There are thousands of species of wildlife, plant-life and fungi living on the North Coast: burrowed inside leaves, hidden under rocks or lurking amid stalks of grass.
Last year the National Trust, Northern Ireland’s largest conservation charity, gathered over one thousand species records during a ‘BioBlitz’ at White Park Bay, and another thousand records in regular surveys and everyday observations – with some interesting results.
During a survey at White Park Bay, National Trust Area Ranger and conservation expert, Dr Cliff Henry, made an accidental discovery that was more exciting than first suspected.
Wet summer and warm autumn favours the gall fly
While photographing interesting lifeforms on the leaves of a primrose, Dr Henry’s attention was drawn to the bulbous formations on a neighbouring meadowsweet plant. The unsightly bumps (or ‘gall’) in the plant tissue were later identified as rough meadowsweet gall – home to a colony of gall fly larvae. The larvae develop from eggs laid on the plant by the tiny female fly which then burrow into the leaves and stem of the plant. Here they benefit from nutrients, and are also protected from predators.
‘It was only after trying to identify the gall on meadowsweet that I realised how rare it actually was,’ explained Dr Henry.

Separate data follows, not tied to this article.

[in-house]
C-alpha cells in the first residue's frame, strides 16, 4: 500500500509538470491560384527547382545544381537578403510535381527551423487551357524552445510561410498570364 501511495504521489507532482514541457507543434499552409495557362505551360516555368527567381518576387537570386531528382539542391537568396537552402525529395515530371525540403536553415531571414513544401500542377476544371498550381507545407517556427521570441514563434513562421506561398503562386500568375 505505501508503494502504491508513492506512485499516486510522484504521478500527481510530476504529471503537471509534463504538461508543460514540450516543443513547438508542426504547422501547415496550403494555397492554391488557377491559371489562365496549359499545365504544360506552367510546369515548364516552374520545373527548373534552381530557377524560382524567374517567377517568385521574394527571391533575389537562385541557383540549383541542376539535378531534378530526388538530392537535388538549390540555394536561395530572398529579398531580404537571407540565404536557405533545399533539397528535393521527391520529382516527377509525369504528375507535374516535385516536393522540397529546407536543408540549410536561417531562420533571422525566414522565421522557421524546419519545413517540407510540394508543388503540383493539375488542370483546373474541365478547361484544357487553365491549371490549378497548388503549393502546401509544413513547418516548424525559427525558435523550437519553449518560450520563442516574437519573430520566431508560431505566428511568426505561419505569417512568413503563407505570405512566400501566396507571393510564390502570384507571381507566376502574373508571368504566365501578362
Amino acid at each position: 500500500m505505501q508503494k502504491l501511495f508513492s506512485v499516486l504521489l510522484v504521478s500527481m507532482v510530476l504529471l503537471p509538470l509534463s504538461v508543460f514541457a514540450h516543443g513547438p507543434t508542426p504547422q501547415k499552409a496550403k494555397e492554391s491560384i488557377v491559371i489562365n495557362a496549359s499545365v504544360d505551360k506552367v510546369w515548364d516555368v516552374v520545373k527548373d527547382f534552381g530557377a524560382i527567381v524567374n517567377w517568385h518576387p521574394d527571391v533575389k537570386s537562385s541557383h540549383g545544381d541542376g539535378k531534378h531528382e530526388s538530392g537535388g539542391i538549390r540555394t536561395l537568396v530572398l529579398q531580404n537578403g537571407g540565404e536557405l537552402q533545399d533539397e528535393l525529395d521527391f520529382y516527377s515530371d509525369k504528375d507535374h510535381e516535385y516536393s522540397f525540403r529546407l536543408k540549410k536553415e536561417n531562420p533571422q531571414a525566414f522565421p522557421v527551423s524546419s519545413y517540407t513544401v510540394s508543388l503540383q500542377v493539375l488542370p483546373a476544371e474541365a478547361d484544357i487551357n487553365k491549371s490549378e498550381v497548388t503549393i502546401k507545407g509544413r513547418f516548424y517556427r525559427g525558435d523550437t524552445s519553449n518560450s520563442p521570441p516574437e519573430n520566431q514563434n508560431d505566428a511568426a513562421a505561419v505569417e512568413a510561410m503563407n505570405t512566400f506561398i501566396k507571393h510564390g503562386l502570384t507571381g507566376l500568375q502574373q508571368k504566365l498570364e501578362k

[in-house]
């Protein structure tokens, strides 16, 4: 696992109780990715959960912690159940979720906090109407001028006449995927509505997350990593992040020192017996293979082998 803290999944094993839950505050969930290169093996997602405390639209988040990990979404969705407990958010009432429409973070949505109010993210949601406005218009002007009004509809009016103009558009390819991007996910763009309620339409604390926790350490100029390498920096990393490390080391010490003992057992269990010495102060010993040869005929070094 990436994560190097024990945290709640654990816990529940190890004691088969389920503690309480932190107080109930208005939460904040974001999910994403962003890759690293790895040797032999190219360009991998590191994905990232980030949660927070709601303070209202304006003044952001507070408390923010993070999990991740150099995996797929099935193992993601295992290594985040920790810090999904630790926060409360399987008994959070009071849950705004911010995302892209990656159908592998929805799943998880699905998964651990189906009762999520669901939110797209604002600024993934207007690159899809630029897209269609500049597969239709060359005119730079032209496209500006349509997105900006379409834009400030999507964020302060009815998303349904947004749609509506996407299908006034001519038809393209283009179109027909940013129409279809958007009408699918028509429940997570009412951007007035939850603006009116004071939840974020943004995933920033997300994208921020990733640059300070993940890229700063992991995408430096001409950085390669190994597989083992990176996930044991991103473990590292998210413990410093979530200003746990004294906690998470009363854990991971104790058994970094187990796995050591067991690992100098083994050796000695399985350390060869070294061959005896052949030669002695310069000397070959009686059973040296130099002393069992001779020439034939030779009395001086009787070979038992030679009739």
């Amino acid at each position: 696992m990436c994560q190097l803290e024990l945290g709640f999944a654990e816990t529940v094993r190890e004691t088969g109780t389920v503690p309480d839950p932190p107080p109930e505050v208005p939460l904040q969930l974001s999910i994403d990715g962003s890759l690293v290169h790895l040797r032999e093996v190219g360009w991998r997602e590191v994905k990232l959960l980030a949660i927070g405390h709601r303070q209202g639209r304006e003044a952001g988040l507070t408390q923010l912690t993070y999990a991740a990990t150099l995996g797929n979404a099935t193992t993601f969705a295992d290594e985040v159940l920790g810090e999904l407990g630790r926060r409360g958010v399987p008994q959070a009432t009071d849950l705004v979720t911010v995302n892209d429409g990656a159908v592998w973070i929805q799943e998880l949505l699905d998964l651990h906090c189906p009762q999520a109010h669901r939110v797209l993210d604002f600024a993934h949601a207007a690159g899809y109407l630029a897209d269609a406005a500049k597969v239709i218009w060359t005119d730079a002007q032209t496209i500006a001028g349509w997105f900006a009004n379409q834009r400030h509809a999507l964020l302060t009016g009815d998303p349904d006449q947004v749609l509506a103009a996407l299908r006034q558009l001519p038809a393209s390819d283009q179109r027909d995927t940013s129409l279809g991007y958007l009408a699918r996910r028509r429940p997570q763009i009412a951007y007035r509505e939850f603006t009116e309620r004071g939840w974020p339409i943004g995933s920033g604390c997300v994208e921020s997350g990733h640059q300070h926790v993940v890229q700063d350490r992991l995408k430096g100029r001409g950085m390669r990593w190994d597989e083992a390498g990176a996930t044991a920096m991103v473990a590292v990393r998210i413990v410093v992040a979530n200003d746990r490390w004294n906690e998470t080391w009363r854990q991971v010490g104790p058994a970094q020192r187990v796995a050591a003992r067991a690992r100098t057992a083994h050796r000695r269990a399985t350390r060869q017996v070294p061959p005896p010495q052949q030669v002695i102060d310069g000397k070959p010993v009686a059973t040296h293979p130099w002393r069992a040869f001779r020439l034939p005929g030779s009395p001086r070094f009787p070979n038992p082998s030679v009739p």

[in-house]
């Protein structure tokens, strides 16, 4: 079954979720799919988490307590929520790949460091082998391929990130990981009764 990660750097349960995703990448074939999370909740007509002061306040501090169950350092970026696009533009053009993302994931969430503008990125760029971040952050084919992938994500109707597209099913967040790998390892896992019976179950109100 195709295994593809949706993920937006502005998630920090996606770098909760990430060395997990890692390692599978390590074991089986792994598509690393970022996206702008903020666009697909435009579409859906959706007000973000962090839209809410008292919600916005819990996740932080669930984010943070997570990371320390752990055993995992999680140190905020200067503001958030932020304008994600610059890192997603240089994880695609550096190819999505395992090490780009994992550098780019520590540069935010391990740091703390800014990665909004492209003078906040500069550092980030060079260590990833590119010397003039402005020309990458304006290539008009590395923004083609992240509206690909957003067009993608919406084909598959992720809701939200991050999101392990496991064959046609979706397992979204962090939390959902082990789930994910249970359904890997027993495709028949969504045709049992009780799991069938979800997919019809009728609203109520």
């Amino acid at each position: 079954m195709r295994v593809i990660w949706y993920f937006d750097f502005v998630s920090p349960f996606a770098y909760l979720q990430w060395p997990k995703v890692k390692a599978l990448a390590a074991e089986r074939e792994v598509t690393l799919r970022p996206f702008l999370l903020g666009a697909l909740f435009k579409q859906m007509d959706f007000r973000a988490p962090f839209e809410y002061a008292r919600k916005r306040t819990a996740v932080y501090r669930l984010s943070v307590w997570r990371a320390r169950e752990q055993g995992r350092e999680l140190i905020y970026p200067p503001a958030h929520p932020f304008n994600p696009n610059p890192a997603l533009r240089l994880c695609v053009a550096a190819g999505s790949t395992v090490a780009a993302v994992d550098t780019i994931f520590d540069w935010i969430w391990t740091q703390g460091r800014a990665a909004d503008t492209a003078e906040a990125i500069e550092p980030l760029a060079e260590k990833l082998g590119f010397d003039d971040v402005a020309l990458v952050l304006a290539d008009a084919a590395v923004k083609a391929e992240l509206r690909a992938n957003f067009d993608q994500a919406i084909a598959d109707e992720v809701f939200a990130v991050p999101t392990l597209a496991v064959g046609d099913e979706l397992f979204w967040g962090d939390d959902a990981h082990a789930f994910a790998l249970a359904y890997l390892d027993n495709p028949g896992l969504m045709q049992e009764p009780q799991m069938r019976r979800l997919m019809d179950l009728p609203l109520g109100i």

‘Not only was it a first for Northern Ireland and Ireland, but also for the entire British Isles,’ ‘We also learned that it is very rare in Europe with only one record in Denmark in 2015’.
While everyone else may have lamented the wet summer, and were perturbed by the unseasonable warmth of autumn, the conditions were ripe for the gall fly.
‘The larvae crawl out of the gall in the autumn and are thought to need waterlogged conditions to make their cocoon before emerging the following year,’ said Dr Henry.
Other remarkable recordings by Dr Henry at the Giant’s Causeway include the first Northern Ireland record of the Pygmy Sorrel moth and several other types of plant gall, including the second Northern Ireland record of a burnet rose gall and the third Northern Ireland record of a Robin’s pin cushion gall.
First record of rare beetle in a hundred years
At the North Coast BioBlitz, held at White Park Bay last June, wildlife experts from all over Northern Ireland – most notably from CEDaR (theCentre for Environmental Data Recording in Belfast) – worked closely with National Trust staff, students, volunteers and visitors to record as many species of plants, fungi, lichen, birds, spiders, beetles, butterflies and moths they could find in 24 hours.
One of the amazing finds from White Park Bay was a rare beetle, the Forest chafer, not seen alive in Ireland in over a hundred years. White Park Bay buzzed with the activity of experts sharing their knowledge and enthusiasm with visitors and participants. The final total of species records was 1168.
‘I always knew the habitats managed by the National Trust were of excellent quality,’ said Dr Henry, reflecting on an unprecedented year of rare species finds. ‘The ranger team on the North Coast work very hard to try to keep all of the habitats in good condition for all of the important species that live here’.
Looking forward to 2016, Dr Henry said he and his team on the North Coast are excited about what else will be unearthed in the local ecosystem, so naturally rich in biodiversity.
‘The discoveries in 2015 – particularly the Forest chafer – makes me think that there are more and possibly rarer still species lying in wait out there still to be discovered.’